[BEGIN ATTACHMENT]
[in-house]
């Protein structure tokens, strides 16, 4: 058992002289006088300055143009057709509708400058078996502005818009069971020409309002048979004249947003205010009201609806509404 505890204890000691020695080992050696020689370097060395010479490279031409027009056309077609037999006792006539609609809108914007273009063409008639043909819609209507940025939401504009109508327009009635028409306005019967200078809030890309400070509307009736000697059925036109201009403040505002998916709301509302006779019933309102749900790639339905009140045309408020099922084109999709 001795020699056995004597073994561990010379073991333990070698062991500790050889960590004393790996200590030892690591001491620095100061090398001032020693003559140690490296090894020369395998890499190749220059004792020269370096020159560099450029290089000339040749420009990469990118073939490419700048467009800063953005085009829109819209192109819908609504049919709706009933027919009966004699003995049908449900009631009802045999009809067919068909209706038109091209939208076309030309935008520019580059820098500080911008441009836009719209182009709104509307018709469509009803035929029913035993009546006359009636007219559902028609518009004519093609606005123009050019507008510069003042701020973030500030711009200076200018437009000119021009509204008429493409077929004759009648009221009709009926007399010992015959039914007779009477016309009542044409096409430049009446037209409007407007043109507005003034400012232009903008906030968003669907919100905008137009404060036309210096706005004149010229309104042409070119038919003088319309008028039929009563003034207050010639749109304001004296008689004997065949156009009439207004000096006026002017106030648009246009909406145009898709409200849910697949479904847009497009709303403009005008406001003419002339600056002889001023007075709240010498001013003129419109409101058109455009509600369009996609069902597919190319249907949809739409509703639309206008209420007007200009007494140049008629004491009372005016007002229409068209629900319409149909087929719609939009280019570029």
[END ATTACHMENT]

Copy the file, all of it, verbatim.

[in-house]
């Protein structure tokens, strides 16, 4: 058992002289006088300055143009057709509708400058078996502005818009069971020409309002048979004249947003205010009201609806509404 505890204890000691020695080992050696020689370097060395010479490279031409027009056309077609037999006792006539609609809108914007273009063409008639043909819609209507940025939401504009109508327009009635028409306005019967200078809030890309400070509307009736000697059925036109201009403040505002998916709301509302006779019933309102749900790639339905009140045309408020099922084109999709 001795020699056995004597073994561990010379073991333990070698062991500790050889960590004393790996200590030892690591001491620095100061090398001032020693003559140690490296090894020369395998890499190749220059004792020269370096020159560099450029290089000339040749420009990469990118073939490419700048467009800063953005085009829109819209192109819908609504049919709706009933027919009966004699003995049908449900009631009802045999009809067919068909209706038109091209939208076309030309935008520019580059820098500080911008441009836009719209182009709104509307018709469509009803035929029913035993009546006359009636007219559902028609518009004519093609606005123009050019507008510069003042701020973030500030711009200076200018437009000119021009509204008429493409077929004759009648009221009709009926007399010992015959039914007779009477016309009542044409096409430049009446037209409007407007043109507005003034400012232009903008906030968003669907919100905008137009404060036309210096706005004149010229309104042409070119038919003088319309008028039929009563003034207050010639749109304001004296008689004997065949156009009439207004000096006026002017106030648009246009909406145009898709409200849910697949479904847009497009709303403009005008406001003419002339600056002889001023007075709240010498001013003129419109409101058109455009509600369009996609069902597919190319249907949809739409509703639309206008209420007007200009007494140049008629004491009372005016007002229409068209629900319409149909087929719609939009280019570029």